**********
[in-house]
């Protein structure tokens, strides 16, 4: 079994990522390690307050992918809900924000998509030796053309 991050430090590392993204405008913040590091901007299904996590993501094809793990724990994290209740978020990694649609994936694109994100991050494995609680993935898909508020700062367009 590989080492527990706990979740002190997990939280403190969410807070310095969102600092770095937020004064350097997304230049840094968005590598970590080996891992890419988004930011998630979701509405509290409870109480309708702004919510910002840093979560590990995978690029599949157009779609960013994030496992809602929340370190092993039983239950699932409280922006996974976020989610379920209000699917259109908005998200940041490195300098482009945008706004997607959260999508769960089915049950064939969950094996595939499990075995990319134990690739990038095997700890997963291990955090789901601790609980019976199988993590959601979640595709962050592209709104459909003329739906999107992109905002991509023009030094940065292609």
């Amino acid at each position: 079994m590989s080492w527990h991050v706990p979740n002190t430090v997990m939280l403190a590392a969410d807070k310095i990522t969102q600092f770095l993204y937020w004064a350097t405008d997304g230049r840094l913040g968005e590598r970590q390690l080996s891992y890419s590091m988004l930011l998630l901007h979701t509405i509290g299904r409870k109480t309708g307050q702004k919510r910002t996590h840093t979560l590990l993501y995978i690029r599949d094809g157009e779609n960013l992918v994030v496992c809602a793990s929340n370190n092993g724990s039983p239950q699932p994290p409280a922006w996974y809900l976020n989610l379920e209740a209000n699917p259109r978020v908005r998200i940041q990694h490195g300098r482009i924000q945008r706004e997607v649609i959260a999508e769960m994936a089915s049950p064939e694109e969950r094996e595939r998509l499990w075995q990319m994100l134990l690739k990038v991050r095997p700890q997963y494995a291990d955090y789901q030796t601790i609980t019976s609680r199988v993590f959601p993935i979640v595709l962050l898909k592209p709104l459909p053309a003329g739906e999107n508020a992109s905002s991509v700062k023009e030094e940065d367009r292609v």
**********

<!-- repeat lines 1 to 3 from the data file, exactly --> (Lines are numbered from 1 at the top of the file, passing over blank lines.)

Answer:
[in-house]
């Protein structure tokens, strides 16, 4: 079994990522390690307050992918809900924000998509030796053309 991050430090590392993204405008913040590091901007299904996590993501094809793990724990994290209740978020990694649609994936694109994100991050494995609680993935898909508020700062367009 590989080492527990706990979740002190997990939280403190969410807070310095969102600092770095937020004064350097997304230049840094968005590598970590080996891992890419988004930011998630979701509405509290409870109480309708702004919510910002840093979560590990995978690029599949157009779609960013994030496992809602929340370190092993039983239950699932409280922006996974976020989610379920209000699917259109908005998200940041490195300098482009945008706004997607959260999508769960089915049950064939969950094996595939499990075995990319134990690739990038095997700890997963291990955090789901601790609980019976199988993590959601979640595709962050592209709104459909003329739906999107992109905002991509023009030094940065292609």
């Amino acid at each position: 079994m590989s080492w527990h991050v706990p979740n002190t430090v997990m939280l403190a590392a969410d807070k310095i990522t969102q600092f770095l993204y937020w004064a350097t405008d997304g230049r840094l913040g968005e590598r970590q390690l080996s891992y890419s590091m988004l930011l998630l901007h979701t509405i509290g299904r409870k109480t309708g307050q702004k919510r910002t996590h840093t979560l590990l993501y995978i690029r599949d094809g157009e779609n960013l992918v994030v496992c809602a793990s929340n370190n092993g724990s039983p239950q699932p994290p409280a922006w996974y809900l976020n989610l379920e209740a209000n699917p259109r978020v908005r998200i940041q990694h490195g300098r482009i924000q945008r706004e997607v649609i959260a999508e769960m994936a089915s049950p064939e694109e969950r094996e595939r998509l499990w075995q990319m994100l134990l690739k990038v991050r095997p700890q997963y494995a291990d955090y789901q030796t601790i609980t019976s609680r199988v993590f959601p993935i979640v595709l962050l898909k592209p709104l459909p053309a003329g739906e999107n508020a992109s905002s991509v700062k023009e030094e940065d367009r292609v």